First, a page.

In 1673 Christiaan Huygens introduced this parameter in his study of the oscillation of a body hanging from a pivot, known as a compound pendulum. The term moment of inertia was introduced by Leonhard Euler in his book Theoria motus corporum solidorum seu rigidorum in 1765, and it is incorporated into Euler's second law.

The natural frequency of oscillation of a compound pendulum is obtained from the ratio of the torque imposed by gravity on the mass of the pendulum to the resistance to acceleration defined by the moment of inertia. Comparison of this natural frequency to that of a simple pendulum consisting of a single point of mass provides a mathematical formulation for moment of inertia of an extended body.

Moment of inertia also appears in momentum, kinetic energy, and in Newton's laws of motion for a rigid body as a physical parameter that combines its shape and mass. There is an interesting difference in the way moment of inertia appears in planar and spatial movement. Planar movement has a single scalar that defines the moment of inertia, while for spatial movement the same calculations yield a 3 × 3 matrix of moments of inertia, called the inertia matrix or inertia tensor.

The moment of inertia of a rotating flywheel is used in a machine to resist variations in applied torque to smooth its rotational output. The moment of inertia of an airplane about its longitudinal, horizontal and vertical axes determines how steering forces on the control surfaces of its wings, elevators and tail affect the plane in roll, pitch and yaw.


Moment of inertia I is defined as the ratio of the angularMoIAnnulusarounddiameter-illustration.png  Annulus around the diameter momentum L of a system to its angular velocity ω around a principal axis, that is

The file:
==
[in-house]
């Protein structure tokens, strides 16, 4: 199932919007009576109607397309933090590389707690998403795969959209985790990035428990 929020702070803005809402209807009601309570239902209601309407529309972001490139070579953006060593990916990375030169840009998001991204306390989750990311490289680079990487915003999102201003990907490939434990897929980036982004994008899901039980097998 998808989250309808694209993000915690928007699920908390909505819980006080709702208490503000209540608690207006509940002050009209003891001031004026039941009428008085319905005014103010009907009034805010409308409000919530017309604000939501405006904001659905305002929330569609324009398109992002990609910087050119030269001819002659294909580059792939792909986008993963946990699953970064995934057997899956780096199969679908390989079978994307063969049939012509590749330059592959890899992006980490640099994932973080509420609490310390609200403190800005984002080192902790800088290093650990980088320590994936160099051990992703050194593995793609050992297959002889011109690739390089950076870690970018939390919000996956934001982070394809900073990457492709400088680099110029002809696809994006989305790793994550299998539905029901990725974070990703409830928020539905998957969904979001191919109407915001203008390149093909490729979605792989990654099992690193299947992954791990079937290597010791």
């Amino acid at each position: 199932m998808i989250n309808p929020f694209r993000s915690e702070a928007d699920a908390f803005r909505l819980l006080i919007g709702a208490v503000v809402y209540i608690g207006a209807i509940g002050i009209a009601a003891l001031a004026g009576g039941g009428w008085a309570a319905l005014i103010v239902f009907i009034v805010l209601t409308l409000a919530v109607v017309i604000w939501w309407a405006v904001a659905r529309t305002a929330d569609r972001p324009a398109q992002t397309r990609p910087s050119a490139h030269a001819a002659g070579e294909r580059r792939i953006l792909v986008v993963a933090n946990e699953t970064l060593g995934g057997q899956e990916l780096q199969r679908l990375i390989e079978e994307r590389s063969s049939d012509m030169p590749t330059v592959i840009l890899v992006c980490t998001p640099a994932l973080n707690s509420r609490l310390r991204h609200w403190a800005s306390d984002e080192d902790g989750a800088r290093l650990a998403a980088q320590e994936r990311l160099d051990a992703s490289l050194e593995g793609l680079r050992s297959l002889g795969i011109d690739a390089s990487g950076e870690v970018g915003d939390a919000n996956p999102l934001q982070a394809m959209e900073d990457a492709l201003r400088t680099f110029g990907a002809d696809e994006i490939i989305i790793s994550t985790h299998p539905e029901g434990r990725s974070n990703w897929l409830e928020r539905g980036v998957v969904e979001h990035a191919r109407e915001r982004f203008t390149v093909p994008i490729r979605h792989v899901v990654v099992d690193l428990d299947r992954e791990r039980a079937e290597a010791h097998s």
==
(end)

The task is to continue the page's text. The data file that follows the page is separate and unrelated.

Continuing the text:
I = \frac{L}{ \omega}.

If the momentum of a system is constant, then as the moment of inertia gets smaller, the angular velocity must increase. This occurs when spinning figure skaters pulls in their outstretched arms or divers move from a straight position to a tuck position during a dive.

If the shape of the body does not change, then its moment of inertia appears in Newton's law of motion as the ratio of an applied torque τ on a body to the angular acceleration α around a principal axis, that is

\tau = I \alpha.

For a simple pendulum, this definition yields a formula for the moment of inertia I in terms of the mass m of the pendulum and its distance r from the pivot point as,


Thus, moment of inertia depends on both the mass m of a body and its geometry, or shape, as defined by the distance r to the axis of rotation.

This simple formula generalizes to define moment of inertia for an arbitrarily shaped body as the sum of all the elemental point masses dm each multiplied by the square of its perpendicular distance r to an axis S .

In general, given an object of mass m, an effective radius r′ can be defined for an arbitrary axis of interest, with such a value that its moment of inertia is


regardless of any symmetry that could justify, or not, defining a radius for that object.